If you want ethnic, I'd suggest taking a look at David Thopmson's book "Thai Food" for ideas. Lots of stuff like grinding up curry pastes, making your own coconut milk, making dipping sauces, all of which can then be used in the recipes -which are certainly not quick and easy Thai.
posted by AnnaRat at 9:26 PM on November 24, 2007

we just made spring rolls for part of Thanksgiving dinner. that took a LOT of chopping, of numerous ingredients (fresh crab meat (we bought a huge crab and boiled him and then took out his meat etc), mushrooms (woods-ears and the other, uh, round kind... sorry i don't know its official name) that were left to soak in hot water to expand etc, shallots, mince pork, a couple of eggs, etc...
it's all very labour-intensive. the chopping takes a long time if you're making a lot of them. and after you chop, you wrap the spring rolls. and after you wrap them, you fry all of them.

aside from that, there is kueh lapis - a quick google-search turned up this recipe, but i don't know how good it is...

actually, i think any kind of kueh-making is pretty time-consuming... i remember my mom used to make those during lunar new year and they took SUCH a long time. you basically bake the cake layer by layer, and it consists of tons of thin layers. so you can't really leave the cake alone in the oven for a long period of time, even - you have to keep on watching the cake to make sure it doesn't burn or something.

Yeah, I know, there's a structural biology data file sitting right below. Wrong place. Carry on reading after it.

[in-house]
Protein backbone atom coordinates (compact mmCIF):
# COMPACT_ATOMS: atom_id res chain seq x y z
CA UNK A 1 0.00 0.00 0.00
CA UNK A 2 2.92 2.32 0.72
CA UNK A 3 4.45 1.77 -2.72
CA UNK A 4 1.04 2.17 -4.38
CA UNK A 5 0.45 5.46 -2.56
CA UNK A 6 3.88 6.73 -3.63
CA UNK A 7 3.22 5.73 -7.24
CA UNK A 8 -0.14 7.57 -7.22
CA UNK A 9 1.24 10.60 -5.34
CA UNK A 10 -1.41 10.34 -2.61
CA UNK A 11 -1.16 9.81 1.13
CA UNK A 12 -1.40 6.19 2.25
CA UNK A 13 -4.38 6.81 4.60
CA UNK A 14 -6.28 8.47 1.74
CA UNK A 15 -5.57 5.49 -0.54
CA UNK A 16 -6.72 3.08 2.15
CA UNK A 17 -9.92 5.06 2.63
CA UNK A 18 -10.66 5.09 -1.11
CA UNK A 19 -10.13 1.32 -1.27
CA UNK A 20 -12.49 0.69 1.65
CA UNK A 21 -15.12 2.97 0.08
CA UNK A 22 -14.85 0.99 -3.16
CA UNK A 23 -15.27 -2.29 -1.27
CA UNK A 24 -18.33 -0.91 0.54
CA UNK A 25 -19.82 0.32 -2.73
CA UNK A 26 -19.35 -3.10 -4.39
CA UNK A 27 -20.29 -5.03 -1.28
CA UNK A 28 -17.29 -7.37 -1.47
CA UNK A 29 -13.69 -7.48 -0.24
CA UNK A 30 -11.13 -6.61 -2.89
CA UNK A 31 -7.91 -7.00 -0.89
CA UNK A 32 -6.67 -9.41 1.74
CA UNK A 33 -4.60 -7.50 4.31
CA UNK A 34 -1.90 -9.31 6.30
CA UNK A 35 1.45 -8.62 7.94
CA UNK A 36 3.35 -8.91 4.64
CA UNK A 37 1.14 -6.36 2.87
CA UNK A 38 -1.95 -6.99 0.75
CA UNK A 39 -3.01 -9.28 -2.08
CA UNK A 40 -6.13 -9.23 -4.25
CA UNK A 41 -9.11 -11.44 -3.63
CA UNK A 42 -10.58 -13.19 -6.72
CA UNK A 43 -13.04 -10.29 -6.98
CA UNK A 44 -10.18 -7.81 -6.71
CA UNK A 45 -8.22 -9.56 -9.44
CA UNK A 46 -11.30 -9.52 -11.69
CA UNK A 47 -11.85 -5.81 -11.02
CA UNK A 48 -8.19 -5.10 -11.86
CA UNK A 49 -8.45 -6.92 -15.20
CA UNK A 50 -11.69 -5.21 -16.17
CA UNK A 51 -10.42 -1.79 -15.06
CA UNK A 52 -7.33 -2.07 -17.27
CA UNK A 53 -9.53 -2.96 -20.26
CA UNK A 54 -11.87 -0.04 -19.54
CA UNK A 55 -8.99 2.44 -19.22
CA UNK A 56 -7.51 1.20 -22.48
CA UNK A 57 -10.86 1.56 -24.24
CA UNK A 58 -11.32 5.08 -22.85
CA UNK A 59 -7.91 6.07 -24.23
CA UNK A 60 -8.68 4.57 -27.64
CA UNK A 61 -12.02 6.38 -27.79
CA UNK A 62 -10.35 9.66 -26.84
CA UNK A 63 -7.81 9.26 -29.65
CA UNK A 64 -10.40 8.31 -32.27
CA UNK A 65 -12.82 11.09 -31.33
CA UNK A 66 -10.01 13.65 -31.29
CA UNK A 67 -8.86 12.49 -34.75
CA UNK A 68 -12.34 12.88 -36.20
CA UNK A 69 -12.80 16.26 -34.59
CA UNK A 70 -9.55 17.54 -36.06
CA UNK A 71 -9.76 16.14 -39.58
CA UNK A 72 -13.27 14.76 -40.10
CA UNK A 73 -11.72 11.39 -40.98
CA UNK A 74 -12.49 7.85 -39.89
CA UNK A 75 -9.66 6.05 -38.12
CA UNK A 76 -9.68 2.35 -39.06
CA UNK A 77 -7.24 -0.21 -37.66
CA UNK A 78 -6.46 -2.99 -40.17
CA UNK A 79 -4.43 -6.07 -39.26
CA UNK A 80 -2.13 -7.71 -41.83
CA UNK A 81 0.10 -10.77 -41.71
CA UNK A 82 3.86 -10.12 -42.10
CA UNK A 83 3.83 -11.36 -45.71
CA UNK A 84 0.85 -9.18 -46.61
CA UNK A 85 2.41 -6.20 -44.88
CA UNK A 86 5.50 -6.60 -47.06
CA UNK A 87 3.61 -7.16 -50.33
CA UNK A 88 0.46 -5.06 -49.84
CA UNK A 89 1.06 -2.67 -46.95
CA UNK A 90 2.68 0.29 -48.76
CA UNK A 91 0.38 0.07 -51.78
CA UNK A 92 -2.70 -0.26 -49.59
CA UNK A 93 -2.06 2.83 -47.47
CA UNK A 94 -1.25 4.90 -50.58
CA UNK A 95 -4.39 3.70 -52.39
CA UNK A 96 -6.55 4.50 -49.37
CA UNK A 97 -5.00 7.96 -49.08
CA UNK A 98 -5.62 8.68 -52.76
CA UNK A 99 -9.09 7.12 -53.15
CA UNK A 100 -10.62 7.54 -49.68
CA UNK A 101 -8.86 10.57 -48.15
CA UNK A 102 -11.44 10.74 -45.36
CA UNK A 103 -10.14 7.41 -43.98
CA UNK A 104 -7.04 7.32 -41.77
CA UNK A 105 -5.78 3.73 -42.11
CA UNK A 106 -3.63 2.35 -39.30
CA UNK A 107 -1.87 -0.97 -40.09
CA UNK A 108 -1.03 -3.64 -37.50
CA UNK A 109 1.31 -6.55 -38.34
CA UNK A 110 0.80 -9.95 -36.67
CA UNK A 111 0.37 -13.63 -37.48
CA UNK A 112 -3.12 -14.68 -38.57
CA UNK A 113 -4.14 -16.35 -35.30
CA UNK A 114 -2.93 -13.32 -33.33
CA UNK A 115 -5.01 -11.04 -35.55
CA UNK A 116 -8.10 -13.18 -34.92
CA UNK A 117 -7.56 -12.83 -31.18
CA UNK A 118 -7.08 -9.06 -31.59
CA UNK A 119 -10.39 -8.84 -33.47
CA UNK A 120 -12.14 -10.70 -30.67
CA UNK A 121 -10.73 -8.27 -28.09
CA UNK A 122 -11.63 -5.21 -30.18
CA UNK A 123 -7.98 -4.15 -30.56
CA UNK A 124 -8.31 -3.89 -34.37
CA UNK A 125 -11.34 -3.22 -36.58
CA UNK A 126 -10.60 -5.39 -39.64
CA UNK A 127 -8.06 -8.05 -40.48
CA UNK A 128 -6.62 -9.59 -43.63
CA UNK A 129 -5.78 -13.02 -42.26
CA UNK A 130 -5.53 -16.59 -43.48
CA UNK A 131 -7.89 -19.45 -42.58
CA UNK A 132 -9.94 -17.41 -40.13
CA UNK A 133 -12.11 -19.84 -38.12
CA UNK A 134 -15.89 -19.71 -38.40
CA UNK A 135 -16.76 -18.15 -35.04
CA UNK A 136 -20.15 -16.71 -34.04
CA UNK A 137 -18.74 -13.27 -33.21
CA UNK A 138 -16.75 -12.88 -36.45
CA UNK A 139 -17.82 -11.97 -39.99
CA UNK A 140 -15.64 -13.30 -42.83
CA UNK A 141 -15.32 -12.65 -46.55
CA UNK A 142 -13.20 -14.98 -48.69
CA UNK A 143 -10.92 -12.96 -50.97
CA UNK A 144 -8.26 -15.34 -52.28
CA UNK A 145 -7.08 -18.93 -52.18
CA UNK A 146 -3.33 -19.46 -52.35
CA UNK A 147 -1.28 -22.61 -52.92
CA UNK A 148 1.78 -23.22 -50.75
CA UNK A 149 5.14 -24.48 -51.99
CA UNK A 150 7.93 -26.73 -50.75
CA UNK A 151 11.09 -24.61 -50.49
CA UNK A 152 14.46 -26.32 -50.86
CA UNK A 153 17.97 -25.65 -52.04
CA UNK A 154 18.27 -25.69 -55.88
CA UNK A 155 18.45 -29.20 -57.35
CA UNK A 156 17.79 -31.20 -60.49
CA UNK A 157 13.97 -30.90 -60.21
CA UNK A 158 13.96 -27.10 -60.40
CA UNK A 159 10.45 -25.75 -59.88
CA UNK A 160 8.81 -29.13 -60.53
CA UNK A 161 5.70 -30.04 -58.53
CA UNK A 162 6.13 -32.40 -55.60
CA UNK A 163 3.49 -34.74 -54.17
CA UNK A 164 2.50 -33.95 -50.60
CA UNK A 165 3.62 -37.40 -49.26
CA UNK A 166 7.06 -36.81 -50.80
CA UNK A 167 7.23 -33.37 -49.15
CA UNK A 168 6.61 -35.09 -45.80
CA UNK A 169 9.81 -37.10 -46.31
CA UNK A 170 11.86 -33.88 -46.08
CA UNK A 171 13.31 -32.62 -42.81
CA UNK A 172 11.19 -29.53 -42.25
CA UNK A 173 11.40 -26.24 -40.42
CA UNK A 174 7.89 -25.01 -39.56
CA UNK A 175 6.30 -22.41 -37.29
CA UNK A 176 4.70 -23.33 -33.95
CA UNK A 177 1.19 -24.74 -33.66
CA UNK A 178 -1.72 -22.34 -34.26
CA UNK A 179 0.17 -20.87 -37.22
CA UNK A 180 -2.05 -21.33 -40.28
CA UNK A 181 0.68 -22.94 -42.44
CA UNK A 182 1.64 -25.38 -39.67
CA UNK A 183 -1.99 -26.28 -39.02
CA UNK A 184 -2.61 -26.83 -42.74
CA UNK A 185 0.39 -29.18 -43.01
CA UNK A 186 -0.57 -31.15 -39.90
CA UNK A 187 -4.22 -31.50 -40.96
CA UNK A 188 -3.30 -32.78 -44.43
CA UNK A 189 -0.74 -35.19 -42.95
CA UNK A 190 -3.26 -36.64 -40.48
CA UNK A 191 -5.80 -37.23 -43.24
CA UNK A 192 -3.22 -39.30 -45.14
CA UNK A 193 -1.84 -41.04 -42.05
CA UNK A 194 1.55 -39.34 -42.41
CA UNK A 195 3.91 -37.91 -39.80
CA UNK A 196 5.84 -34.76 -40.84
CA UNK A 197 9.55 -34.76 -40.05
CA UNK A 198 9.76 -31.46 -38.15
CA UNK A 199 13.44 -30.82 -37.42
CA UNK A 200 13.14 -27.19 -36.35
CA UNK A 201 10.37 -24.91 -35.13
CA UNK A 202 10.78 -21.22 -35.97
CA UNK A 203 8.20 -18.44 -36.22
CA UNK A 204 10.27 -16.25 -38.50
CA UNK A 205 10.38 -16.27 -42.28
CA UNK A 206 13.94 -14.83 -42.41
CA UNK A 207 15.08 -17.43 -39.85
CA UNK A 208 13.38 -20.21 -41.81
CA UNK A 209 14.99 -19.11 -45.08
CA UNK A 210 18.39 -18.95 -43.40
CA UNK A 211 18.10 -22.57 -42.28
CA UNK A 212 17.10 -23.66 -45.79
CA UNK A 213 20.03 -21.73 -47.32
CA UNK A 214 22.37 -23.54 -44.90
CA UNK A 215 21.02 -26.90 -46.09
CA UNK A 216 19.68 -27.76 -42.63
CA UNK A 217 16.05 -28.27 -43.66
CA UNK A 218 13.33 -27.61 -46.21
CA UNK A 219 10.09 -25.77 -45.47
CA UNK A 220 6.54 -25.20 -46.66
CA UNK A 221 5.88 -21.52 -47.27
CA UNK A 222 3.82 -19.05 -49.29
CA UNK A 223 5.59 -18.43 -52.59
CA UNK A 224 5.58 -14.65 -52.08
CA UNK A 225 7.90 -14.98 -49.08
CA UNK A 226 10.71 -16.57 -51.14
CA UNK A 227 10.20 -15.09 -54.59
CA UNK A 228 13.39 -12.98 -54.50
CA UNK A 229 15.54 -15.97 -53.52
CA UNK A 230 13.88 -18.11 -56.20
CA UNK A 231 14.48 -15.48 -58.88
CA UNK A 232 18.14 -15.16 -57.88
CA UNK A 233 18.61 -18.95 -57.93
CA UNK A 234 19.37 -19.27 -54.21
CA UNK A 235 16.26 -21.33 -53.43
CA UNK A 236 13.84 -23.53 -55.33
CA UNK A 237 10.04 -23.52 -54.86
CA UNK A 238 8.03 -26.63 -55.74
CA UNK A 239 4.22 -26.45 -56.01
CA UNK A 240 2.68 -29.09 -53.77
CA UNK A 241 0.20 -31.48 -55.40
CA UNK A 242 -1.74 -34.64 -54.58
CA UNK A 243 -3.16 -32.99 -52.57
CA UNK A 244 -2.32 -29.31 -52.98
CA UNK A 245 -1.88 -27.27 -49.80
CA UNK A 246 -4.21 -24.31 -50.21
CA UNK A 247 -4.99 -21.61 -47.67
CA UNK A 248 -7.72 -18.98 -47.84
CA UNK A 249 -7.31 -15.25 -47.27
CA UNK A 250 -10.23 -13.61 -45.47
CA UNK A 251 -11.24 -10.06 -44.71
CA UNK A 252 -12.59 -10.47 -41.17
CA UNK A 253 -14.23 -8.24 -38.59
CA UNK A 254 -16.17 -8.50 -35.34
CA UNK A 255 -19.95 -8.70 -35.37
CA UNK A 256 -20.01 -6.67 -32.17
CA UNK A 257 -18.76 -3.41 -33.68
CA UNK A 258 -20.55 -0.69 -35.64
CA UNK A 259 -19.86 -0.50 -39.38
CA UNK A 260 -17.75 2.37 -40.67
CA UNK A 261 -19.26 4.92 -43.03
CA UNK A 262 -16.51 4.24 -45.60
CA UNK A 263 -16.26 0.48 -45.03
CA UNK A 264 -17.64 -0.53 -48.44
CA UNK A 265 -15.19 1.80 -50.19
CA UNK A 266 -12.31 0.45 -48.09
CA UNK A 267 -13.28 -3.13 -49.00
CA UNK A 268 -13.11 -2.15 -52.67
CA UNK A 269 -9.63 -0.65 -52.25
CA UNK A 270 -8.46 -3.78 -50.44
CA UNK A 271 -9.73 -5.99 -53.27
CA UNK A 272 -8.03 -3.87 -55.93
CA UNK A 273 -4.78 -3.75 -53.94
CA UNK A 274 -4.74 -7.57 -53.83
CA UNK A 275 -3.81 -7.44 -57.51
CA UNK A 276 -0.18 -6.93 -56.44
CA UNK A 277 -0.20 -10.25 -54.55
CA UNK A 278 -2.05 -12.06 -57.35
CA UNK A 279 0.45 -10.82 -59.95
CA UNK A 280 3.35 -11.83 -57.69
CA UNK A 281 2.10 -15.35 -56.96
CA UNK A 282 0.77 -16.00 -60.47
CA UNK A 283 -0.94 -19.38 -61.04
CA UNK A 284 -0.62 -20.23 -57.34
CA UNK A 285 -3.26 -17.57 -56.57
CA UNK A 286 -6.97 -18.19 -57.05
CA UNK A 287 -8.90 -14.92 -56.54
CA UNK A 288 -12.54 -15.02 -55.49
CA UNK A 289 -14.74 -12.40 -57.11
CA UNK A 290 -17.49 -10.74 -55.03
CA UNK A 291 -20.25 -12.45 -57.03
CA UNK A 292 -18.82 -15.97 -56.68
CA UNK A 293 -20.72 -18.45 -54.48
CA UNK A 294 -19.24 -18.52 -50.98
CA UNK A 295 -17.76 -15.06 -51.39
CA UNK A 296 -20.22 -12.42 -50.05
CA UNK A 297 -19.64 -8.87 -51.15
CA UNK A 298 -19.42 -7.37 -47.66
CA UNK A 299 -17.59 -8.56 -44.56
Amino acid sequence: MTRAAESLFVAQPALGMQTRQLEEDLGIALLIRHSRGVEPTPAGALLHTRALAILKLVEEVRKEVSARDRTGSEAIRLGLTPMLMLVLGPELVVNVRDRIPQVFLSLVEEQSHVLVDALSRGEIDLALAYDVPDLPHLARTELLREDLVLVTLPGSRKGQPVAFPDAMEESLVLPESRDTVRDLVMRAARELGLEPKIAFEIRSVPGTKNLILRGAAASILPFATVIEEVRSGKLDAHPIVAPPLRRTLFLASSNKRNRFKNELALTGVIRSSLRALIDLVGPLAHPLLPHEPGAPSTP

we also made fried glutinous rice balls stuffed with bean paste and rolled in sesame seeds today. that takes quite a bit of time too, i guess. anything dumpling-ish or anything that requires a stuffing/filling (which you prepare from scratching) and wrapping etc seems to be time-consuming.

it seems like a lot of asian food can be very time-consuming in terms of its preparation, if you make everything from scratch...
there are probably a lot of asian desserts and soups that take the whole day to make as well.

you could make popiah (imagine spending a whole day preparing the filling from scratch...). you could make noodles from scratch, and use them in a soup-noodle dish involving a lot of other ingredients. you could make cheng tng (my favourite dessert, heh...).

if you're interested in more southeast asian suggestions, i could think of more...
posted by aielen at 9:44 PM on November 24, 2007

Petit fours? I believe those can get quite absurdly complex. An aunt of mine once tried to rope us into helping with a petit-four project that involve four pages of recipe (in small type) and a large number of different components that had to be made separately and assembled: cakes, fillings, individual fondant coverings for the cakes, may have gotten into multiple days of work. Unfortunately I do not know where to find the recipe--probably from an older cookbook.

I do believe you can get these to keep for a while, and I suspect they'd make good Christmas gifts.
posted by fermion at 9:46 PM on November 24, 2007

uh sorry for the bad punctuation and the 'scratching' which of course should be 'scratch'...
heh am sort of very tired out from the big cooking-and-eating session today (lunch, and then dinner... one big continuous thing...)
so, yeah, southeast asian cooking is time-consuming etc... and now my friend is making vietnamese fermented rice... which also takes a long time (you have to cook it twice, ferment it with yeast... and... i don't know what else...)...